February 28, 2011
I’m running out of February!
Gypped out of two or three days of it
by calendrical machinations over the course of human history, I find myself facing March in approximately three hours. The first of the month is always a time to pull myself up by my bootstraps. Too bad I can’t find my boots. I have some ten pairs, the whereabouts of any of them unknown at this time. None, I suspect, are sequestered with their mates. Some, I imagine, are stuffed into one of three closets, others dragged somewhere by one of three cats. None are accessible like a fireman’s ready gear as I hurry to board some transportation to some destination for some assignation.
At the author’s local firehouse,
SUCH IS MY LIFE.
But why? Why do I relinquish control of my surroundings until even the producers of “Hoarders” have seen nothing like it? There is an underlying order and even charm to my living spaces, born of treasure hunting on world-wide wanderings from Thrift Town to Rio to Beijing. What starts out as cozy eclecticism steadily devolves into cluttered hazardous chaos with no discernible path of travel.
MY FANTASTIC DREAM
of “a place for everything and everything in its place” is a reality of not enough space for anything and everything in any old place, wherever it last landed, and all of it covered with cat hair. I am both lazy and easily overwhelmed, and it’s so easy to sink into one of the several soft spots around the house till I need a crane to pull me out of it. And when there are 35 pounds of cat on top of me, moving is a major disruption to household equilibrium.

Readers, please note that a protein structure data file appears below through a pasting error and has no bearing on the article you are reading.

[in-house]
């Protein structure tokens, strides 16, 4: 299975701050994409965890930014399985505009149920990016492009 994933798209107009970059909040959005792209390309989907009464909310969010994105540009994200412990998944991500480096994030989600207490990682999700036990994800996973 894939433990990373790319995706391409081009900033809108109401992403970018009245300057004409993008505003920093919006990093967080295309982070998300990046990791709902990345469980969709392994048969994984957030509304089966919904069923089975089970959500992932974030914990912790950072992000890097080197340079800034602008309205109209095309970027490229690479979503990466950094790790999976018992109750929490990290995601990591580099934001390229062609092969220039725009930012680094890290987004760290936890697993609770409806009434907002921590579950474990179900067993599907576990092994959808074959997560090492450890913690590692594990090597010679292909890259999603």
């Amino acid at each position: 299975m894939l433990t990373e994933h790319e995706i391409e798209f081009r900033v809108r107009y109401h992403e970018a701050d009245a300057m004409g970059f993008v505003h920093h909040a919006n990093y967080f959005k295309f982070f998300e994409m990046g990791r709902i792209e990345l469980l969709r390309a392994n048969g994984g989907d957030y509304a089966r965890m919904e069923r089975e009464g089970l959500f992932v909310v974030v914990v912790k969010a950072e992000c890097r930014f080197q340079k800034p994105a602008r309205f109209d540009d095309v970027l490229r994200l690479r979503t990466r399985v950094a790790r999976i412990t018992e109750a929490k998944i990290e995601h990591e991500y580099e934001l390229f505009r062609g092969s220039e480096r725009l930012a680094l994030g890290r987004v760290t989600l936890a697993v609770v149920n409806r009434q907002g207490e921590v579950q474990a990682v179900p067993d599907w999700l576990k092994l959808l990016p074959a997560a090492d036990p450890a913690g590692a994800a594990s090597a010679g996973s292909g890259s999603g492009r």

SO I MUST CART THE FLEXIBLE MONTH OF FEBRUARY
around with me, to make the adjustments I need to the space/time continuum to carry things out in the fullness of time. Luckily I know just where my copy of David Berman’s The Portable February is, a compilation of nonsensical or incomprehensible doodles depicting the confusion, absurdity and silliness of life as we know it. There’s a sketch much like me, for instance, an overstuffed blob in an overstuffed chair, captioned, “Death just sitting around with no one to kill.”
SO INSTEAD I KILL TIME
which, as H.D. Thoreau put it, is to slay eternity. But I remind myself that February doesn’t actually crash-land and collide with March, that time does not pass, it flows, and that calendars are just a grid of cells that people fill with the routines of one day and the next, a prison in which I’ve already served my time. I invoke the magic of the Mensis Intercalaris, an adjustable number of days inserted between February and March by ancient Romans to suit their own purposes.
SO I AM NOT, AFTER ALL, RUNNING OUT OF FEBRUARY.
Instead, I am giving myself as much February as I need to suit myself. I turn to a passage in a book I picked up on the street to see what it held for me. It reads, “I used to struggle a great deal over my perception of not having enough time. I would rush around trying to get everything done. I blamed my schedule, my family, my circumstances, and anything else I could think of for my plight. Then it dawned on me. If I wanted to be happy, my goal didn’t necessarily have to be to organize my life perfectly so that I had more time, but rather to see if I could get to the point where I felt it was okay that I didn’t get everything done that I felt I must.”
THE BOOK, I KID YOU NOT
is Don’t Sweat the Small Stuff…and it’s all small stuff, by Richard Carlson, Ph.D., which I found on a window ledge on the way to see Philip Glass’s Orphée at the Herbst Theater. It reminds me I don’t need to post a column in February, because there is no February, no March, no time but the present moment, the one in which I’m writing this, and you’re reading it. It takes place in the mensis intercalaris of my mind, aka The Twilight Zone.
The author’s 35 pounds of cat,
I did, you know. Publish this in what y'all call February.
copyright Alexandra Jones 2011